and at cambridge none of the first two years (or is part 1 only 1 year in natural sciences?) counts pluas you can't actually do physics per se, but natrual sciences and then take opitions from the physics department (and mathematics). So are you implying warwick is one of the ones that are alike? Or not?

    good, they aren't supposed to be easy. predictable exams are things that shuold bve banned

    again, are you claiming that this is universal? i would not be so confident as to state such a thing with you implication that this is the norm.

    i think most of us at my college went to the college bar more nights per week than not.
  8. Sep 2, 2005 #7
    For god sake man why do you over analyse things? Instead of helping the original poster you feel the need to try and disect my post.. any normal person would be able to understand that post.. you just come off as stuck up - sorry that's the impression I get based on a few threads I'ved seen you participate in, regardless of how respected you are around here.

    I said quite a few are alike in their teaching... You want me to quantify 'quite a few'?? Ok son, call all the universities in England ask for their prospectus and you can inform the original poster.

    By predictable I meant that they are inconstant in the way they adhere to regulations.. In my department it's a general rule that questions should not be repeated EXACTLY as questions in the past i.e word for word.. but some of the faculty is very lazy and will just repeat entire papers. This is extremely fustrating because someone who hasn't studied any of the material can strike it lucky by just looking at a single past paper.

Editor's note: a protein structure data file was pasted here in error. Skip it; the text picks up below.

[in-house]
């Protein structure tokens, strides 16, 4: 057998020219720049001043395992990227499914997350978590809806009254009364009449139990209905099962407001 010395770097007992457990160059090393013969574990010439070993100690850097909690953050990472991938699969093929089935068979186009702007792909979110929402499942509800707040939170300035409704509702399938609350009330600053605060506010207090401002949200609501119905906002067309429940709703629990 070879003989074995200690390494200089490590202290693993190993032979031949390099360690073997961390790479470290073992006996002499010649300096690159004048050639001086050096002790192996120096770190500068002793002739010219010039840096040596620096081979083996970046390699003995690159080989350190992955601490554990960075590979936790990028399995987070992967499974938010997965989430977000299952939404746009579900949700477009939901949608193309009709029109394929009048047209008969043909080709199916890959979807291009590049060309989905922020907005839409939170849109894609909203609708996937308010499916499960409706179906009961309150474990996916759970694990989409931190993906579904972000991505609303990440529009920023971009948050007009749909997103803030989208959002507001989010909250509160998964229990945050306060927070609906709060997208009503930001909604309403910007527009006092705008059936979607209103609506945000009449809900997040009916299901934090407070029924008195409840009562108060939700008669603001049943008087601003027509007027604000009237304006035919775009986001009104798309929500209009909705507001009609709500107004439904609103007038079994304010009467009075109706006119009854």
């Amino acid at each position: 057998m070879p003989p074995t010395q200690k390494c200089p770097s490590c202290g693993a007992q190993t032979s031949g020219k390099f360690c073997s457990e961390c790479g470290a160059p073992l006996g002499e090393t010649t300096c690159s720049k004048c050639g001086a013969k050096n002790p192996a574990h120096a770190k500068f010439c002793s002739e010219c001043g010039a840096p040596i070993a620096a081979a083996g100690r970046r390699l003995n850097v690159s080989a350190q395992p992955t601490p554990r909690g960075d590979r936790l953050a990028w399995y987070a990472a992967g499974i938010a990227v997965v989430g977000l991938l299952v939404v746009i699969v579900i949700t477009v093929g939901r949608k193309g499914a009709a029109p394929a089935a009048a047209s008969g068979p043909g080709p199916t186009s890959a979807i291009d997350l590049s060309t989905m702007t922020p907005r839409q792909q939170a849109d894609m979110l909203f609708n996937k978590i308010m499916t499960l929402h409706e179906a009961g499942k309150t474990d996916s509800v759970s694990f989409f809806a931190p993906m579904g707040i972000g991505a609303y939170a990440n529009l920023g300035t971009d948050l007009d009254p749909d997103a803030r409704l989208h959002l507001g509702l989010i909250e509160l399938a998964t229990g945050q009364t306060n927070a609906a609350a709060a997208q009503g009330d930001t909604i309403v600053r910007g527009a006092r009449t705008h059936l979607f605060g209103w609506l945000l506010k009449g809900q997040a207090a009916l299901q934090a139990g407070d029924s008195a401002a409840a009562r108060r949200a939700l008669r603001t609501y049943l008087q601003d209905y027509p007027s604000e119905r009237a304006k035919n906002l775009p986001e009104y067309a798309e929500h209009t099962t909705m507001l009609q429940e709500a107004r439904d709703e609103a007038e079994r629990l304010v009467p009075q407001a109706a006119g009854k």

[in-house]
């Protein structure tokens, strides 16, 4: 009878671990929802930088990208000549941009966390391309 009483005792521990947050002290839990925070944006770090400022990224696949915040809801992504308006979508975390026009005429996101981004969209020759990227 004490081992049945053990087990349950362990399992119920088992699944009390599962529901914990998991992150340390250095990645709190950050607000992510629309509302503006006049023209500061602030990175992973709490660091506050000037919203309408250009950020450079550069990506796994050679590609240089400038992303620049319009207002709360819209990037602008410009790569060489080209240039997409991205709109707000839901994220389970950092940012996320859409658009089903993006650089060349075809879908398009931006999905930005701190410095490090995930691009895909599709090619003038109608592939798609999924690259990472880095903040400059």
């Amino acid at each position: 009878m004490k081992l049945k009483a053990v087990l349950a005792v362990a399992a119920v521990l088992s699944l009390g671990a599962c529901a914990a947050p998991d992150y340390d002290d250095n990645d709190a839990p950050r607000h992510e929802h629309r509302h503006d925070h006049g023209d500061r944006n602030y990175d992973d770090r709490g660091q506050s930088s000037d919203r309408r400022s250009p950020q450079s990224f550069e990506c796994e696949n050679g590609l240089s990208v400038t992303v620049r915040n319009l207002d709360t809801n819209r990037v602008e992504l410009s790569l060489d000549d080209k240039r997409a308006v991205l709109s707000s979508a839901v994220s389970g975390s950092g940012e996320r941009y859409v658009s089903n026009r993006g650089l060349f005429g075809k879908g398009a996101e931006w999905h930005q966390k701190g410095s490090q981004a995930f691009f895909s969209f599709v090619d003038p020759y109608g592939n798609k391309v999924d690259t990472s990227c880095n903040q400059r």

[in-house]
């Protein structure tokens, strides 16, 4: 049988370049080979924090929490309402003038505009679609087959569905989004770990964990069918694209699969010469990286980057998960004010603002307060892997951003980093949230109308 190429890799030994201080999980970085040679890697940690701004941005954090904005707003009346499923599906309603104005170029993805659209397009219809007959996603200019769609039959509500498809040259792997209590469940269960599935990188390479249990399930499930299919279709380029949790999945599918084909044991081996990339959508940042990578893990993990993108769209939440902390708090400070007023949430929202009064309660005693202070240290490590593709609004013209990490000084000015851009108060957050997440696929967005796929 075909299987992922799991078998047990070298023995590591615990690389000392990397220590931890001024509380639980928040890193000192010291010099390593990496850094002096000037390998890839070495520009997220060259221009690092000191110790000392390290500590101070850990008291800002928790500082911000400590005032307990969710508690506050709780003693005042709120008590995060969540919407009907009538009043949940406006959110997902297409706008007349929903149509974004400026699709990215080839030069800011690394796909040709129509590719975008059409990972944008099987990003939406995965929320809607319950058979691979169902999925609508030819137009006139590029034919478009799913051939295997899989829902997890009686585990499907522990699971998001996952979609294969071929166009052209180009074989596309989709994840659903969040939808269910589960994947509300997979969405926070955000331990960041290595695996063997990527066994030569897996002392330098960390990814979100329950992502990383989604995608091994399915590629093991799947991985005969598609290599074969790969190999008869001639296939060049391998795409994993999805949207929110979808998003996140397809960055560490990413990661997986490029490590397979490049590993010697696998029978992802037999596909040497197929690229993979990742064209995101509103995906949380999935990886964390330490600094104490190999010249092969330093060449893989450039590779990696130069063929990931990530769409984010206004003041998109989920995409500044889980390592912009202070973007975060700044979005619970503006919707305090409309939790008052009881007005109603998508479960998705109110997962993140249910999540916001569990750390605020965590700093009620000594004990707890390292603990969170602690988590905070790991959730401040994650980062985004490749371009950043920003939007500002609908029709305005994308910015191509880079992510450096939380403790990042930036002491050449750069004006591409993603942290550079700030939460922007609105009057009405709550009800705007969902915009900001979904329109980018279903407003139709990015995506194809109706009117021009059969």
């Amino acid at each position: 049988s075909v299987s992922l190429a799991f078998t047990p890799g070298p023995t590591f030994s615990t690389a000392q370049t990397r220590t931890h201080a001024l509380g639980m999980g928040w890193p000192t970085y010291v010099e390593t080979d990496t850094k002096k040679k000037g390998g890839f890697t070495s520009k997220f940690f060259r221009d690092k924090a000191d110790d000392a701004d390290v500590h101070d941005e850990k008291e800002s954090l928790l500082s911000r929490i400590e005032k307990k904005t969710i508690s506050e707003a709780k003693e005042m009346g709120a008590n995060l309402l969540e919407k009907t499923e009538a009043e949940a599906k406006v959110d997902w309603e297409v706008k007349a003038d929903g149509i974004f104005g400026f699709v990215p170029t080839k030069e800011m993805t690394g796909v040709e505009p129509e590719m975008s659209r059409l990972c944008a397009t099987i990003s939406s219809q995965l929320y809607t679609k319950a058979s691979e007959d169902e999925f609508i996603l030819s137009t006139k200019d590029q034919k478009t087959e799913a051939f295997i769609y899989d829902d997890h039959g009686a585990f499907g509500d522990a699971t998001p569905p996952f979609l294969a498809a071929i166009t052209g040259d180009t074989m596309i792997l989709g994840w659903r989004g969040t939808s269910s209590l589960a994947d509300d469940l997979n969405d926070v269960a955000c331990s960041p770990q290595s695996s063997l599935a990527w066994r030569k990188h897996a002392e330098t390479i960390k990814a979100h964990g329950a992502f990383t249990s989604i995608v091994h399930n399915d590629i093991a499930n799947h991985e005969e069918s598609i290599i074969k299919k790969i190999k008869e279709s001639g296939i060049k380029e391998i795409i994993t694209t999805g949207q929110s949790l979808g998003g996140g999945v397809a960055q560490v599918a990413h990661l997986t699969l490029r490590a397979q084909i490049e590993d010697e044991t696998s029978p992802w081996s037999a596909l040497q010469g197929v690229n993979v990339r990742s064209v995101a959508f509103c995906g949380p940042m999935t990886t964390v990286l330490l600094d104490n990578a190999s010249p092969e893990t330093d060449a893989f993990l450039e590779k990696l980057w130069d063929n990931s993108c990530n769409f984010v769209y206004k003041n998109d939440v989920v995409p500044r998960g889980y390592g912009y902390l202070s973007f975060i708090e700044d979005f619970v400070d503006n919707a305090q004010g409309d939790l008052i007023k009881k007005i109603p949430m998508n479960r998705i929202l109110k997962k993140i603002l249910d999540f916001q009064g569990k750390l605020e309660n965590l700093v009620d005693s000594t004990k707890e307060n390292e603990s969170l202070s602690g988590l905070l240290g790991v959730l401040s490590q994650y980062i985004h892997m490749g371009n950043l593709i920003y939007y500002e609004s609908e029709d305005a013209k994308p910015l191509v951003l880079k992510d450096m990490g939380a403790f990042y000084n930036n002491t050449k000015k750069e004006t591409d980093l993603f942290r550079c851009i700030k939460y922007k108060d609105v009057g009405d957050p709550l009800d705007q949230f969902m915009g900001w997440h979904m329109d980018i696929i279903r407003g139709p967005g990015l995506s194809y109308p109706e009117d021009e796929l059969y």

I said quite a few universities which meant I didn't have to name any in particular... I then went on to give an example of my university which followed on till the end of the post I thought it was obvious that I was talking about my university but oh well..

    </end rant>
  9. Sep 2, 2005 #8
    I don’t understand what matt grim was up to there!
    I totally understood what Baggio was talking about.

    Well, I really love Physics, but I am not crazy about it. Like, I don’t read books written by famous physicists (mainly because I don’t have time and rather to do other things). I enjoy the world of physics, especially the practical sides of it. Any one ever seen a Tesla Cil at work, it is truly amazing!!

    I also want to study physics because future career prospects will be very good. My teachers and careers adviser told me that a degree in physics, especially at a good university, opens many doors.

    I am being extra geekyand want to do a joint honours degree in Maths and Physics, so I can become more employable, I am also doing it because I enjoy both subjects, and I cant let go off one or the other.
  10. Sep 2, 2005 #9
    physics in university in the UK is.... HELL

    Speaking from experience from Imperial College.
  11. Sep 2, 2005 #10
    Actaully, in my experience the Matt Grime fellow is correct. I am not even going to attempt to explain the scheme at my university beyond stating that the first year does not count if you so wish, (which I had thought was quite common) as I do not understand it too well myself. :smile:

    As for your questions, I can only answer the last two.
    Well that depends on the difficulty of the topics being covered and the relative amount of ease it takes for you to grasp the topic at hand. Also, the time spent studying is inversley related to the closeness of exam dates (as you might have guessed). But as a first year, there should be plenty of fun and partying to be had for you considering how easy going it should be. Depending on your ability and level of commitment, you might find yourself having less time to "live" as you advance.